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For generations of historians, the fall of the Christian-held city of Acre to the Mamluk forces of al-Ashraf Khalil in 1291 brought about the end of the crusading era.
The Uses of the Bible in Crusader Sources makes an important and timely intervention in the field of crusader studies.
Why would a hardened band of foreign jihādi warriors agree to work for a self-proclaimed leader of the Christian world – especially one militantly opposed to Islam, who kept his own Muslim citizens under close surveillance? And why would such a ruler choose to keep that particular type of professional killer in his personal employ?
The history of the European Wars of Religion from the Crusades onward has provided fertile ground for study by historians, philosophers, and theologians of all ideological persuasions. The period from the 1520s forward particularly has served as the subject of an astonishing amount of research – with no discernable chronological gap in the historiography.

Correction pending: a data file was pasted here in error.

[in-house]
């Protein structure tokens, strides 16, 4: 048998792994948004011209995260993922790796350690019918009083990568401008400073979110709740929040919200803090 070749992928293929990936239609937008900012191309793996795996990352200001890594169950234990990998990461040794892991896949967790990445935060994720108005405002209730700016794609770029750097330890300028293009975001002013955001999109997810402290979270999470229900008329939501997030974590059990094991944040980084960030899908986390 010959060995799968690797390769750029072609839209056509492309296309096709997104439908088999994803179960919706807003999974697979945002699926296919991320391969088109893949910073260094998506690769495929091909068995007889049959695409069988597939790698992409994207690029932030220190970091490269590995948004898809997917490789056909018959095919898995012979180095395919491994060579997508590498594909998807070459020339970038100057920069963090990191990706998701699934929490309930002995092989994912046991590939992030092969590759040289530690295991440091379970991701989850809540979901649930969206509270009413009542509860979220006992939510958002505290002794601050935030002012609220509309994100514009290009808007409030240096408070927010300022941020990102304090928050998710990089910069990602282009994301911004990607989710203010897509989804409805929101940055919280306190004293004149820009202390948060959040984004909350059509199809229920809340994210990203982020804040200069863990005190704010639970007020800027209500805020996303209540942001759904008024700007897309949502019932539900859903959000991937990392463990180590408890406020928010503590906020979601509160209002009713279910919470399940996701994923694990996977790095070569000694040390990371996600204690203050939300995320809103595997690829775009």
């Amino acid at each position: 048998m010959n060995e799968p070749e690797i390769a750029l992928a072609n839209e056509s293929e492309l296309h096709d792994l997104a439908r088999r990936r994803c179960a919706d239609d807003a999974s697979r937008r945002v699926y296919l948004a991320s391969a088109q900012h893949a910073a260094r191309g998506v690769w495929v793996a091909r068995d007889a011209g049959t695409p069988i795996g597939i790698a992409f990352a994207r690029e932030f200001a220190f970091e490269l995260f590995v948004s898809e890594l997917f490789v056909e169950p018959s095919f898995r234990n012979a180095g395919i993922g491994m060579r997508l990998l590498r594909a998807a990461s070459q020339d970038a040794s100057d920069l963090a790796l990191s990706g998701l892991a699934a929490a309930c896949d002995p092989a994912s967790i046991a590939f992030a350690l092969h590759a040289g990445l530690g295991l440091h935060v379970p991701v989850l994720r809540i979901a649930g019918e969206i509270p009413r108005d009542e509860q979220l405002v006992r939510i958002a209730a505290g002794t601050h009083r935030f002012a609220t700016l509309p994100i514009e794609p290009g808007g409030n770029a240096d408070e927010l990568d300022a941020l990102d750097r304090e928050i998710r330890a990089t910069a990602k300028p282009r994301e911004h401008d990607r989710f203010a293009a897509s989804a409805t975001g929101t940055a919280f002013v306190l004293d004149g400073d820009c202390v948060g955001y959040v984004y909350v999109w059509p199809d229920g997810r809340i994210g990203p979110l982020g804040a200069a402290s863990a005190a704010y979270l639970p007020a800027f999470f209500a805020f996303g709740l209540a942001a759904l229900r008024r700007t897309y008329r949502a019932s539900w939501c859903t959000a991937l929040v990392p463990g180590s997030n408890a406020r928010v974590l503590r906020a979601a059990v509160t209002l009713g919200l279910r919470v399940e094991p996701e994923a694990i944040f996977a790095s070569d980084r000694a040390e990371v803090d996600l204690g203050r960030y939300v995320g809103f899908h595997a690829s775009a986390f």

A dimension that has been either obscured or silenced in discussions of the First World War is that of the networks of intellectuals and activists who protested against this global conflagration.
The main aim of this book is to answer the following question: how does one account for the speed with which the Arab empire was built? The period covered extends from the rise of Islam down to the middle of the eighth century.
For all historians of this last, most violent, century some concern with matters of war and peace has been unavoidable.
If Jeanne d’Arc had stuck to embroidery under her mother’s petticoats, then Charles VII would have been overthrown and the war would have ended. The Plantagenets would have reigned over England and France, which would have formed one territory, as it did in prehistoric times before the Channel existed, populated by one race.(1)
The writings of John Wyclif (c.1330–84) do not make for easy reading.
Donald Hankey was – and has remained – one of the most enigmatic personalities to feature in the narrative of the Great War.